16. Lipson DA, Raab TK, Schmidt SK, Monson RK (1999) Variation in competitive abilities of plants and microbes for specific amino acids. Biol Fertil Soils 29:257–261CrossRefGoogle Scholar
  17. McKane RB, Johnson LC, Shaver GR, Nadelhoffer KJ, Rastetterk EB, Fry B, Giblin AE, Kielland K, Kwiatkowski BL, Laundre JA, Murray G (2002) Resource-based niches provide a basis for plant species diversity and dominance in arctic tundra. Nature 413:68–71CrossRefGoogle Scholar
  18. Miller AE, Bowman WD (2002) Variation in nitrogen-15 natural abundance and nitrogen uptake traits among co-occurring alpine species: do species partition by nitrogen form? Oecologia 130:609–616CrossRefGoogle Scholar
  19. Miller AE, Bowman WD (2003) Alpine plants show species-level differences in the uptake of organic and inorganic nitrogen. Plant Soil 250:283–292CrossRefGoogle Scholar
  20. Näsholm T, Persson J (2001) Plant acquisition of organic nitrogen in boreal forests. Physiol Plant 111:419–426CrossRefPubMedGoogle Scholar
  21. Näsholm T, Ekblad A, Nordin A, Giesler R, Högberg M, Högberg P (1998) Boreal forest plants take up organic nitrogen. Nature 392:914–916CrossRefGoogle Scholar
  22. Näsholm T, Huss-Danell K, Högberg P (2000) Uptake of organic nitrogen in the field by four agriculturally important plant species. Ecology 81:1155–1161Google Scholar
  23. Näsholm T, Huss-Danell K, Högberg P (2001) Uptake of glycine by field grown wheat. New Phytol 150:59–63CrossRefGoogle Scholar
  24. Nordin A, Högberg P, Näsholm T (2001) Soil nitrogen form and plant nitrogen uptake along a boreal forest productivity gradient. Oecologia 129:125–132CrossRefGoogle Scholar
  25. Öhlund J, Näsholm T (2001) Growth of conifer seedlings on organic and inorganic nitrogen sources. Tree Physiol 21:1319–1326PubMedGoogle Scholar
  26. Owen AG, Jones DL (2001) Competition for amino acids between wheat roots and rhizosphere microorganisms and the role of amino acids in plant N acquisition. Soil Biol Biochem 33:651–657CrossRefGoogle Scholar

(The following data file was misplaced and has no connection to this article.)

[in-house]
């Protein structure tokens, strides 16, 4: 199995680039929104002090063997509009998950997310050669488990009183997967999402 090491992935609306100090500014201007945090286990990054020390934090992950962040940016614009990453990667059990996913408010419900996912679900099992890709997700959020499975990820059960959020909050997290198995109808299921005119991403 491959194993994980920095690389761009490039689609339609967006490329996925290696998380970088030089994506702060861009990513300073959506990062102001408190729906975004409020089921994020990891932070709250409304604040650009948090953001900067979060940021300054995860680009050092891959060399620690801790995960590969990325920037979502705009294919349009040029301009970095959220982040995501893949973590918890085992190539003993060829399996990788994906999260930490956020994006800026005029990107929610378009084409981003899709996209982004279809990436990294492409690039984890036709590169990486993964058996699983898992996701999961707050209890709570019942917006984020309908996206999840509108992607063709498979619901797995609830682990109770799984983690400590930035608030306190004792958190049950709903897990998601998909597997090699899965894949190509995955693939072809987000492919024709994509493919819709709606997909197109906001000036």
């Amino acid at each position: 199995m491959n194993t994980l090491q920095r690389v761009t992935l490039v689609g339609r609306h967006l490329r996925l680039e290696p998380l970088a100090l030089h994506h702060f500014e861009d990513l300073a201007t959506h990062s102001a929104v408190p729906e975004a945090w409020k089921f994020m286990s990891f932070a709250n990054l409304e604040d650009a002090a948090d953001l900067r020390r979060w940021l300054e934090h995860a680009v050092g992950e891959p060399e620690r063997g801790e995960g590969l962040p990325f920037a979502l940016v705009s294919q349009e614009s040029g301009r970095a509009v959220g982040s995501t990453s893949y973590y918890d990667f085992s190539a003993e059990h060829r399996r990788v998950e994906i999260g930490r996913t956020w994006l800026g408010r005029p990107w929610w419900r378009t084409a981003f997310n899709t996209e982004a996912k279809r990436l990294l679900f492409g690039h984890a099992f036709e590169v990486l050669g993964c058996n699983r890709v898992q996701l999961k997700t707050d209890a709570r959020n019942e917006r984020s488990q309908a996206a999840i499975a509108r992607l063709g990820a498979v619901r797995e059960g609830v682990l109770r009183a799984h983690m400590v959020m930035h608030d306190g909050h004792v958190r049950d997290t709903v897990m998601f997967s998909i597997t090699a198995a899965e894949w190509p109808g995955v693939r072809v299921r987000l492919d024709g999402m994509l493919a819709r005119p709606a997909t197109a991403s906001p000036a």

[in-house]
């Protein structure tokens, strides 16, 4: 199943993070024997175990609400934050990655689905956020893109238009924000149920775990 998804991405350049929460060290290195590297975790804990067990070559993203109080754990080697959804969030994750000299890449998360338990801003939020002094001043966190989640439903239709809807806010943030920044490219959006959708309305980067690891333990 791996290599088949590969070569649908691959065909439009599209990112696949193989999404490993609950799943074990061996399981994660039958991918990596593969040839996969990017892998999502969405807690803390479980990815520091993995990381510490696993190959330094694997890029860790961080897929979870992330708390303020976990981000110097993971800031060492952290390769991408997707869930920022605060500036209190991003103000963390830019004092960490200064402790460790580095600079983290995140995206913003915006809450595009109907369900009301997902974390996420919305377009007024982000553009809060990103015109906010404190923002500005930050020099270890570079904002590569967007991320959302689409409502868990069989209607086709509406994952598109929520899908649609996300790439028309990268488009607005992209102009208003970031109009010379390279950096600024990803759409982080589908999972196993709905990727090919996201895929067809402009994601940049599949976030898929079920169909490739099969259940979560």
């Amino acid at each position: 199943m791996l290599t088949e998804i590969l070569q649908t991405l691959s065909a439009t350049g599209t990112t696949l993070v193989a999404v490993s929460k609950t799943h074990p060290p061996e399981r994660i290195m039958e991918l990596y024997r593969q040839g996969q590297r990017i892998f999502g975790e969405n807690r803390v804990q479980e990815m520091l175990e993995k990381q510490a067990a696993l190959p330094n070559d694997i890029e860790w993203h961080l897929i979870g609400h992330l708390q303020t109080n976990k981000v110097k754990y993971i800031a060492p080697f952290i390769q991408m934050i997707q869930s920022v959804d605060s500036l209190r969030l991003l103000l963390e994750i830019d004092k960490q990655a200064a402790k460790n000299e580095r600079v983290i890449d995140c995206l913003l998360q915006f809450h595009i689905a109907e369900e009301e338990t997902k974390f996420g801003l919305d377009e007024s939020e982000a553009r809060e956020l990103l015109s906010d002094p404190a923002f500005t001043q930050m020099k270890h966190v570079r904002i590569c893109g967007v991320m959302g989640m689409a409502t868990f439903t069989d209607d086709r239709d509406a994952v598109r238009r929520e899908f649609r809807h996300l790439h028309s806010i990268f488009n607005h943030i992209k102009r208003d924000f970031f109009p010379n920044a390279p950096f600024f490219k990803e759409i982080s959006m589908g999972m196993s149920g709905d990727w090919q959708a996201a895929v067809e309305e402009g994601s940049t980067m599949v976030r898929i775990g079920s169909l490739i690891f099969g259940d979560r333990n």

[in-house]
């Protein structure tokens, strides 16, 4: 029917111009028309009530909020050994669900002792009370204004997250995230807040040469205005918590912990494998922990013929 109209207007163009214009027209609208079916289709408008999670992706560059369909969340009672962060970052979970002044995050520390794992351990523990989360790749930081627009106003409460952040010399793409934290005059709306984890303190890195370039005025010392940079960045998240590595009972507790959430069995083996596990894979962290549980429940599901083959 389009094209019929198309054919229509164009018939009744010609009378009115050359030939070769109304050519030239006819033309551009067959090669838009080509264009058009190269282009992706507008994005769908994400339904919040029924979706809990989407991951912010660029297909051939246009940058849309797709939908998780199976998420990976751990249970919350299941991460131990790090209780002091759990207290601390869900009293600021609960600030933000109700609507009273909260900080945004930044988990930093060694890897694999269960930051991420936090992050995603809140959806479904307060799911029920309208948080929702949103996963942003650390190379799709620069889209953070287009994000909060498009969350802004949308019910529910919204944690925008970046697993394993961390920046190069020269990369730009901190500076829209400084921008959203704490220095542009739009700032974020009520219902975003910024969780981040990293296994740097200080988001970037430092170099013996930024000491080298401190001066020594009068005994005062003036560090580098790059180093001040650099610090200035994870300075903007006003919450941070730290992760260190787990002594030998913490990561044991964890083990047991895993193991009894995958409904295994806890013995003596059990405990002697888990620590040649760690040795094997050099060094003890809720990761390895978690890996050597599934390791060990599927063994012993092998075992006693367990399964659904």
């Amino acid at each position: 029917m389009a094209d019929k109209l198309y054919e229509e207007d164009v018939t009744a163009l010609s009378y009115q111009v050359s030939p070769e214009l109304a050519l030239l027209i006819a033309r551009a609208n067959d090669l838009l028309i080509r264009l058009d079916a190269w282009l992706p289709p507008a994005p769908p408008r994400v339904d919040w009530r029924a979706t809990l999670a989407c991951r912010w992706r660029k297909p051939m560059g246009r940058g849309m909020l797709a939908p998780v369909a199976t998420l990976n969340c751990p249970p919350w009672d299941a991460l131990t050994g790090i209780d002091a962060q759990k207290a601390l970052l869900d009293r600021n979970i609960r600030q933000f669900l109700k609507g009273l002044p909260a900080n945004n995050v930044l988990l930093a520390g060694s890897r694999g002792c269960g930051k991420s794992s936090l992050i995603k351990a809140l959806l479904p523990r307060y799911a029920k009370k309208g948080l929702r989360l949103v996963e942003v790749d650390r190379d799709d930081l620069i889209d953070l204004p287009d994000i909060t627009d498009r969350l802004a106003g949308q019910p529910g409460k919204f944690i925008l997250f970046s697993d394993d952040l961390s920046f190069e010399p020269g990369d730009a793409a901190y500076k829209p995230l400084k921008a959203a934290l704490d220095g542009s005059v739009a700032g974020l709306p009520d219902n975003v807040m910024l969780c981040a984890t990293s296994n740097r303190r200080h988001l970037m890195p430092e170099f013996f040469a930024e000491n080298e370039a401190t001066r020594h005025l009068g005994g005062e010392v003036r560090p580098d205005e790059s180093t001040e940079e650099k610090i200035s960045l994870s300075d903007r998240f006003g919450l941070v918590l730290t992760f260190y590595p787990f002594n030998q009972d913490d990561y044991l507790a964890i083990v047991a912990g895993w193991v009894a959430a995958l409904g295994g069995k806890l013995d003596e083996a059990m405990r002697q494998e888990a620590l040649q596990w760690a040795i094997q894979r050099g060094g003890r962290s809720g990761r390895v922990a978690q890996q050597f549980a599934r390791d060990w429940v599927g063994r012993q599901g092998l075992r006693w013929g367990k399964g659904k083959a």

27. Persson J, Näsholm T (2001) Amino acid uptake: a widespread ability among boreal forest plants. Ecol Lett 4:434–438CrossRefGoogle Scholar
  28. Raab TK, Lipson DA, Monson RK (1996) Non-mycorrhizal uptake of amino acids by roots of the alpine sedge Kobresia myosuroides: implications for the alpine nitrogen cycle. Oecologia 108:488–494CrossRefGoogle Scholar
  29. Raab TK, Lipson DA, Monson RK (1999) Soil amino acid utilization among species of the Cyperaceae: plant and soil processes. Ecology 80:2408–2419Google Scholar
  30. Rodwell JS (1992) Grasslands and montane communities. Cambridge University Press, CambridgeGoogle Scholar
  31. Schiller P, Heilmeier H, Hartung W (1998) Uptake of amino acids by the aquatic resurrection plant Chameagigas intrepidus and its implication for N nutrition. Oecologia 117:63–69CrossRefGoogle Scholar
  32. Schimel JP, Chapin FS III (1996) Tundra plant uptake of amino acid and NH4+ nitrogen in situ: plants compete well for amino acid N. Ecology 77:2142–2147Google Scholar
  33. Schmidt S, Stewart GR (1999) Glycine metabolism by plant roots and its occurrence in Australian plant communities. Aust J Plant Physiol 26:253–264Google Scholar
  34. Schobert C, Köckenberger W, Komor E (1988) Uptake of amino acids by plants from soil: a comparative study with castor bean seedlings grown under natural and axenic soil conditions. Plant Soil 109:181–188Google Scholar
  35. Streeter TC, Bol R, Bardgett RD (2000) Amino acids as a nitrogen source in temperate upland grasslands: the use of dual labelled (13C, 15N) glycine to test for direct uptake by dominant grasses. Rapid Commun Mass Spectrom 14:1351–1355CrossRefPubMedGoogle Scholar
  36. Stribley DP, Read DJ (1980) The biology of mycorrhiza in the Ericaceae. VII. The relationship between mycorrhizal infection and the capacity to utilize simple and complex organic nitrogen sources. New Phytol 86:365–371Google Scholar
  37. Thornton B (2001) Uptake of glycine by non-mycorrhizal Lolium perenne. J Exp Bot 52:1315–1322CrossRefPubMedGoogle Scholar
  38. Turnbull MH, Schmidt S, Erskine PD, Richards S, Stewart GR (1996) Root adaption and nitrogen source acquisition in natural ecosystems. Tree Physiol 16:941–948PubMedGoogle Scholar
  39. Weigelt A, King R, Bol R, Bardgett RD (2003) Inter-specific variability in organic nitrogen uptake of three temperate grassland species. J Plant Nutr Soil Sci 166:606–611CrossRefGoogle Scholar

Copyright information

© Springer-Verlag 2004

Authors and Affiliations

  • Alexandra Weigelt
    • 3
  • Roland Bol
    • 2
  • Richard D. Bardgett
    • 1
  1. 1.Institute of Environmental and Natural SciencesLancaster UniversityLancasterUK
  2. 2.Soil Science and Environmental Quality TeamInstitute of Grassland and Environmental ResearchOkehamptonUK
  3. 3.Chair of BiogeographyUniversity of BayreuthBayreuthGermany

Personalised recommendations